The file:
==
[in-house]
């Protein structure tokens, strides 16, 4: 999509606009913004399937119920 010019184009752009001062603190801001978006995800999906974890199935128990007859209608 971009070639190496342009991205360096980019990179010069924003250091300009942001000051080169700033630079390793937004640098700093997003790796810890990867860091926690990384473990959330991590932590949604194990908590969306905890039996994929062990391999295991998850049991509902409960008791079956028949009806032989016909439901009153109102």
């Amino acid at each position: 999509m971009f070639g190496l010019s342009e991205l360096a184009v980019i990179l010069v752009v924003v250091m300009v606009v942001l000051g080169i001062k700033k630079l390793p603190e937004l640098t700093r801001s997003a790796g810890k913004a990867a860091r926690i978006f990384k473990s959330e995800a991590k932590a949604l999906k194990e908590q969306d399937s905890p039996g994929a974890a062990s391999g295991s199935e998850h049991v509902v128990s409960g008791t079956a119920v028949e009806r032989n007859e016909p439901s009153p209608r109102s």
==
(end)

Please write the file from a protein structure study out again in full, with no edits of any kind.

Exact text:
[in-house]
């Protein structure tokens, strides 16, 4: 999509606009913004399937119920 010019184009752009001062603190801001978006995800999906974890199935128990007859209608 971009070639190496342009991205360096980019990179010069924003250091300009942001000051080169700033630079390793937004640098700093997003790796810890990867860091926690990384473990959330991590932590949604194990908590969306905890039996994929062990391999295991998850049991509902409960008791079956028949009806032989016909439901009153109102």
């Amino acid at each position: 999509m971009f070639g190496l010019s342009e991205l360096a184009v980019i990179l010069v752009v924003v250091m300009v606009v942001l000051g080169i001062k700033k630079l390793p603190e937004l640098t700093r801001s997003a790796g810890k913004a990867a860091r926690i978006f990384k473990s959330e995800a991590k932590a949604l999906k194990e908590q969306d399937s905890p039996g994929a974890a062990s391999g295991s199935e998850h049991v509902v128990s409960g008791t079956a119920v028949e009806r032989n007859e016909p439901s009153p209608r109102s």